Chapter Summaries

Chapter 1: Positivity ~

Helen Hadley’s life-saving decision to pull herself out of a deep depression and live a positively focused life has stayed with her for more than 75 years. She celebrated her 100th birthday last summer. Every day you can find her fervently playing the piano in the dining room of the nursing home where she lives. Some listeners act as though they don’t hear while others seem enlivened and inspired. As Helen strolls through the halls, her joy is contagious, and others smile at the sight of her. She shares her library books, encourages other residents to come out of their rooms for social events, writes to her many beloved friends, teases her boyfriend and eagerly accompanies friends on outings whenever anyone comes to pick her up. With a twinkle in her eye, she shares her motto for living: “Be positive, you just never know how long you may live, and it’s a whole lot more fun if you can be positive.”

Chapter 2: Generosity

After her 94th birthday, Esther Everett moved off her farm to a house near downtown, just in case the DMV failed to renew her driver’s license. The home she purchased in town had been abandoned and neglected for years―frequented only by feral cats that used it as a giant litter box. She served as the general contractor and turned an old dump it into an informal, yet lovely, bed and breakfast for visiting relatives. She even installed an apartment upstairs in case she needed in-home care later in her life.

She never told me about the several serious illnesses she’d had after the age of 90, she was just so present to each moment that she courageously fought, put the illness behind her and moved on. She spoke quietly, but her words were packed with candor and clearly articulated counsel, whether you wanted to hear it or not.

She made her own ice cream and her own moonshine. I went to visit her just days before she died. She served me homemade hot fudge sauce and ice cream she hand-churned in a one-pint freezer.

“Life happens for you, not to you.” Esther instructed me from her chair at the kitchen table. “It’s a privilege to give back.”

Chapter 3: Gratitude

Eighty-nine year-old Esther Thompson’s fire engine red Mustang convertible has enough horsepower to outrun a police car.

“I was devastated when my husband died 25 years ago, but I stopped, gave thanks for 45 delightful years with that wonderful man and consoled myself by buying my first red convertible. I’ve been driving a convertible ever since,” Esther asserted. “I don’t wish someone was here to do things for me, I am just grateful I can do them myself.”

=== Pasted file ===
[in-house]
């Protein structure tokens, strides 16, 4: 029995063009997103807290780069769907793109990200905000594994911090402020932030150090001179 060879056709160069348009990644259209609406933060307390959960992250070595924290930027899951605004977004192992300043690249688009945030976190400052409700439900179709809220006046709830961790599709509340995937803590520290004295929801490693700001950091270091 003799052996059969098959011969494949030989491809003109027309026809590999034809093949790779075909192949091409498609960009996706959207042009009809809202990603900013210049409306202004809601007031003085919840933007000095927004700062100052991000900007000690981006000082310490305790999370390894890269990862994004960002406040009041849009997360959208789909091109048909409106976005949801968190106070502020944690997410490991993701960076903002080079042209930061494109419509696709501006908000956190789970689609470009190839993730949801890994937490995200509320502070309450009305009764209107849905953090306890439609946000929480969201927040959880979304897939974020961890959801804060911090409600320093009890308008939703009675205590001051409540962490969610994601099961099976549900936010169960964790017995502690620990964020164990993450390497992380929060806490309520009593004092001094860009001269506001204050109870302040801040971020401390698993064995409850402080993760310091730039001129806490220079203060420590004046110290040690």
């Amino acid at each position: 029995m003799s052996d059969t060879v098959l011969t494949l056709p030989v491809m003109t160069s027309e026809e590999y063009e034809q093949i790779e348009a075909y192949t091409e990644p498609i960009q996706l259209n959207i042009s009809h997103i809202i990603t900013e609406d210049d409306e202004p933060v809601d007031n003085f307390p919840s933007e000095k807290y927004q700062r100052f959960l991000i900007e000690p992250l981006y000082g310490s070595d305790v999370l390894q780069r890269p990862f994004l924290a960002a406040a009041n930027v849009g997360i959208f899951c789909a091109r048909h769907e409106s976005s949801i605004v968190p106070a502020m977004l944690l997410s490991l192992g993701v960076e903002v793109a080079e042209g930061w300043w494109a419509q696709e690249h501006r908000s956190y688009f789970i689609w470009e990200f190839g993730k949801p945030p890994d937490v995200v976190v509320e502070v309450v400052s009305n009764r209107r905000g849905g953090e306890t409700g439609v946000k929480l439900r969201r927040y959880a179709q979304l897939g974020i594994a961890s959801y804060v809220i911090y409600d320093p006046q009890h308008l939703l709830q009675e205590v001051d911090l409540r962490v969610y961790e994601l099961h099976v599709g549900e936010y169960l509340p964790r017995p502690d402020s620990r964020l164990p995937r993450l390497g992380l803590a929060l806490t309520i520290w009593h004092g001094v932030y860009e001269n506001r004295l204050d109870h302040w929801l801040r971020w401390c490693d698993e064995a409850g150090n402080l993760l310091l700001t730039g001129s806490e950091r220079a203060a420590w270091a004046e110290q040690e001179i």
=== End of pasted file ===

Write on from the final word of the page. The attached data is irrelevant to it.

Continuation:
Esther believes true happiness comes from work. “I wouldn’t be happy if I couldn’t work,” smiles Esther as she scurries around making sure all her chores are complete at home before she leaves to play with her friends at the coffee club, bridge club or the 500-card club that she initiated. As she backs out the door, she uses a rake to remove all the footprints from her carpet, so it is perfect upon her return. Each day, Esther works outside in her lavish flower gardens. Her neighbors are the grateful recipients of the beautiful views her gardens provide.

She’s unconcerned with the opinions of others but is adamant that she look her best every morning. “I’ve kept my nails polished for 75 years, and every morning, the first thing I do is fix my hair and put on my makeup,” Esther boasted.

Looking back, Esther has no regrets. “We survived some really hard times, growing up without enough food to eat and sometimes not enough money to keep the lights on. I don’t wish I had more money growing up or while raising my children. I’m just grateful for life as it is!”

Chapter 4: Fearlessness

Some say Warren Mount is too stubborn to die. Others believe his wellbeing and good health is a moment-by-moment subconscious choice. Standing at about 5’4”, he easily and courageously grabs a hold of a 2,000-pound black draft horse that stands about seven feet high. His convivial nature attracts an abundance of connections to people and places all over the Midwest and beyond. Warren has masterfully facilitated the sale or trade of approximately 4,000 horses of all types and sizes and a plethora of equine paraphernalia. He is still known as the region’s horse expert, running his business out of the humble home that he and his wife have rented for nearly 60 years.